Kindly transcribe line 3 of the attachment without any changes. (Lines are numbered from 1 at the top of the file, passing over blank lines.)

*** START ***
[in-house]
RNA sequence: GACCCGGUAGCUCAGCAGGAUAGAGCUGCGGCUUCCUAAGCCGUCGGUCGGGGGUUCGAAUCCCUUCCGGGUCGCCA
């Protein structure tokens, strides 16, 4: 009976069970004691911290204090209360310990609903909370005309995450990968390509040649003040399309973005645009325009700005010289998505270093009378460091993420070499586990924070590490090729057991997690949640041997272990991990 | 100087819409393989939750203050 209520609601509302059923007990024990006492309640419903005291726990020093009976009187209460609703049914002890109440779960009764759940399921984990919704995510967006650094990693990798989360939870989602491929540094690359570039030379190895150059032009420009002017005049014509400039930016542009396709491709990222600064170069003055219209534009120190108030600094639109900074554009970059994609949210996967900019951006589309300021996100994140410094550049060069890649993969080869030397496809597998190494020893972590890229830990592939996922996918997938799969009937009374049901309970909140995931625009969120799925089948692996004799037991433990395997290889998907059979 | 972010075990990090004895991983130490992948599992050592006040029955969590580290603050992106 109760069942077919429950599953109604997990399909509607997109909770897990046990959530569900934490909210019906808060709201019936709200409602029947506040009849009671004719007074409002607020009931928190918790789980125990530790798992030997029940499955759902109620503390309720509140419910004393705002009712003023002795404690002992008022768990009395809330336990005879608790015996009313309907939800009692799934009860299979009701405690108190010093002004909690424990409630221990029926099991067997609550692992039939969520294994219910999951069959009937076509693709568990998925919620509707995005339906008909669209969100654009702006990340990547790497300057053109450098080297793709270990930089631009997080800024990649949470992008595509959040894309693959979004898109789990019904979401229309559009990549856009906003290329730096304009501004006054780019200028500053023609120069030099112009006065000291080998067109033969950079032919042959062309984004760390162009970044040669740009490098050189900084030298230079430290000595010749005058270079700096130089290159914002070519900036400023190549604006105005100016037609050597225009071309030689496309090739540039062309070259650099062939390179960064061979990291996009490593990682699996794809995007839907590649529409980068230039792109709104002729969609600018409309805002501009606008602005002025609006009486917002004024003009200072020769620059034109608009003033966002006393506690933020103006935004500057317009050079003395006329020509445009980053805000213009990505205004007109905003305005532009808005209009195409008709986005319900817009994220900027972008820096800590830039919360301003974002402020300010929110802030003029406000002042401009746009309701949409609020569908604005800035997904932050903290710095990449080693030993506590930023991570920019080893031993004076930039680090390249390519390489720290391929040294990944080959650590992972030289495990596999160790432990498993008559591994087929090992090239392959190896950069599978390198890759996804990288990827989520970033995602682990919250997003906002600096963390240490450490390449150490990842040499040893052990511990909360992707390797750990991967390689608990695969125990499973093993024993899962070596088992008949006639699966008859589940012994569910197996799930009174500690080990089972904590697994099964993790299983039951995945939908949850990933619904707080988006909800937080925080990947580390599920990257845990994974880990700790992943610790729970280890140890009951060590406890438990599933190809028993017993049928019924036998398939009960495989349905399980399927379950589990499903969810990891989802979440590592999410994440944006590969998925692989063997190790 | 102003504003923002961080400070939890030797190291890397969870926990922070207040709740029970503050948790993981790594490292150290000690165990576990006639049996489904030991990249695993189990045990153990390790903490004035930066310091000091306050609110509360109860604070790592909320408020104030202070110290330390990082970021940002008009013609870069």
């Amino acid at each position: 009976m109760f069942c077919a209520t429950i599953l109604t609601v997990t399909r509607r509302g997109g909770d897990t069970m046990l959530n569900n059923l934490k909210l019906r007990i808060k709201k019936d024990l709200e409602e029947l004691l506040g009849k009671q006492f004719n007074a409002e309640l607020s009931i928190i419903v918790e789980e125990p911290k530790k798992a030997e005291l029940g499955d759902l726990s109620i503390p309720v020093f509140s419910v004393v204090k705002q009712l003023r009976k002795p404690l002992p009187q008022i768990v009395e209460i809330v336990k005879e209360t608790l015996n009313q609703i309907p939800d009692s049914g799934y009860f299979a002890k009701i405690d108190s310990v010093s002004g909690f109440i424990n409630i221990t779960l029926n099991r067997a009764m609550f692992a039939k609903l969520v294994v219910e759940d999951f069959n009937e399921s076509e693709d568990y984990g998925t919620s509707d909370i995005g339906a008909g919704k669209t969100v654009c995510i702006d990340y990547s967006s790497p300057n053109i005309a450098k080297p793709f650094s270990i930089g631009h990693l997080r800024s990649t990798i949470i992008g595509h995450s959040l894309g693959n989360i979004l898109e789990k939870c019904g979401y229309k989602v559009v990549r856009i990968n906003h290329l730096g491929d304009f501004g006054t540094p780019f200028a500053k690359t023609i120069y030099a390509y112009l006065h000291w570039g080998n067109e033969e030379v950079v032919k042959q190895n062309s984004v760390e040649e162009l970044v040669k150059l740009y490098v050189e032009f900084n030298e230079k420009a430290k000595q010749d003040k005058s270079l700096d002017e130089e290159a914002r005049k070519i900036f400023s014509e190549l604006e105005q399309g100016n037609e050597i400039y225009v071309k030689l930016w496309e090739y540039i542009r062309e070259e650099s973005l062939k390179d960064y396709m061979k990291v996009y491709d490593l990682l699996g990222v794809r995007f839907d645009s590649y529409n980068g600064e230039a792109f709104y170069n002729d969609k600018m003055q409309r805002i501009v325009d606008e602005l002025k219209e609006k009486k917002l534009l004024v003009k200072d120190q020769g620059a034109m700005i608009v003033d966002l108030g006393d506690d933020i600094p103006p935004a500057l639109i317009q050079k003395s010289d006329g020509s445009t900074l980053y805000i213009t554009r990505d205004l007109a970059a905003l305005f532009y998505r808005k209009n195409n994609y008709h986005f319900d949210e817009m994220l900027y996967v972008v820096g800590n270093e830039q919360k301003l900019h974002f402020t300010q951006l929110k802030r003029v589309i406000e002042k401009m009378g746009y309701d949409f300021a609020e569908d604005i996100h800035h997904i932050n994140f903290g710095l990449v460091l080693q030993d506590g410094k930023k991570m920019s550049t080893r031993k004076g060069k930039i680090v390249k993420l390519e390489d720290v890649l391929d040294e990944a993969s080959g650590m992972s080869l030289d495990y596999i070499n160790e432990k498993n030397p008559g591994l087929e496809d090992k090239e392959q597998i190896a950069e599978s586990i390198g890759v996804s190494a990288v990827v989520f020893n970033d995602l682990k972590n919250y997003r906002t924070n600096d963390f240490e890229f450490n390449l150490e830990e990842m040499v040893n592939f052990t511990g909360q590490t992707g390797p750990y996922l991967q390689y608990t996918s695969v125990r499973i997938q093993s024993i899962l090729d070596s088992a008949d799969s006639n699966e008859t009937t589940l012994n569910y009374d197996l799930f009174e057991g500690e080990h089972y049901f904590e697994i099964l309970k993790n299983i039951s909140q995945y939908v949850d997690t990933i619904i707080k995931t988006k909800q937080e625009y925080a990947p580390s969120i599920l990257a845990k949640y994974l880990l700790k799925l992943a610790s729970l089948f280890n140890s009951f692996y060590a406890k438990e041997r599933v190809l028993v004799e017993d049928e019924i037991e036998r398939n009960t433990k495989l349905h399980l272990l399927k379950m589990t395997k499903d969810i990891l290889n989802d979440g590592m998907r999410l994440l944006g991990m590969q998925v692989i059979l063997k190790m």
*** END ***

């Protein structure tokens, strides 16, 4: 009976069970004691911290204090209360310990609903909370005309995450990968390509040649003040399309973005645009325009700005010289998505270093009378460091993420070499586990924070590490090729057991997690949640041997272990991990 | 100087819409393989939750203050 209520609601509302059923007990024990006492309640419903005291726990020093009976009187209460609703049914002890109440779960009764759940399921984990919704995510967006650094990693990798989360939870989602491929540094690359570039030379190895150059032009420009002017005049014509400039930016542009396709491709990222600064170069003055219209534009120190108030600094639109900074554009970059994609949210996967900019951006589309300021996100994140410094550049060069890649993969080869030397496809597998190494020893972590890229830990592939996922996918997938799969009937009374049901309970909140995931625009969120799925089948692996004799037991433990395997290889998907059979 | 972010075990990090004895991983130490992948599992050592006040029955969590580290603050992106 109760069942077919429950599953109604997990399909509607997109909770897990046990959530569900934490909210019906808060709201019936709200409602029947506040009849009671004719007074409002607020009931928190918790789980125990530790798992030997029940499955759902109620503390309720509140419910004393705002009712003023002795404690002992008022768990009395809330336990005879608790015996009313309907939800009692799934009860299979009701405690108190010093002004909690424990409630221990029926099991067997609550692992039939969520294994219910999951069959009937076509693709568990998925919620509707995005339906008909669209969100654009702006990340990547790497300057053109450098080297793709270990930089631009997080800024990649949470992008595509959040894309693959979004898109789990019904979401229309559009990549856009906003290329730096304009501004006054780019200028500053023609120069030099112009006065000291080998067109033969950079032919042959062309984004760390162009970044040669740009490098050189900084030298230079430290000595010749005058270079700096130089290159914002070519900036400023190549604006105005100016037609050597225009071309030689496309090739540039062309070259650099062939390179960064061979990291996009490593990682699996794809995007839907590649529409980068230039792109709104002729969609600018409309805002501009606008602005002025609006009486917002004024003009200072020769620059034109608009003033966002006393506690933020103006935004500057317009050079003395006329020509445009980053805000213009990505205004007109905003305005532009808005209009195409008709986005319900817009994220900027972008820096800590830039919360301003974002402020300010929110802030003029406000002042401009746009309701949409609020569908604005800035997904932050903290710095990449080693030993506590930023991570920019080893031993004076930039680090390249390519390489720290391929040294990944080959650590992972030289495990596999160790432990498993008559591994087929090992090239392959190896950069599978390198890759996804990288990827989520970033995602682990919250997003906002600096963390240490450490390449150490990842040499040893052990511990909360992707390797750990991967390689608990695969125990499973093993024993899962070596088992008949006639699966008859589940012994569910197996799930009174500690080990089972904590697994099964993790299983039951995945939908949850990933619904707080988006909800937080925080990947580390599920990257845990994974880990700790992943610790729970280890140890009951060590406890438990599933190809028993017993049928019924036998398939009960495989349905399980399927379950589990499903969810990891989802979440590592999410994440944006590969998925692989063997190790 | 102003504003923002961080400070939890030797190291890397969870926990922070207040709740029970503050948790993981790594490292150290000690165990576990006639049996489904030991990249695993189990045990153990390790903490004035930066310091000091306050609110509360109860604070790592909320408020104030202070110290330390990082970021940002008009013609870069």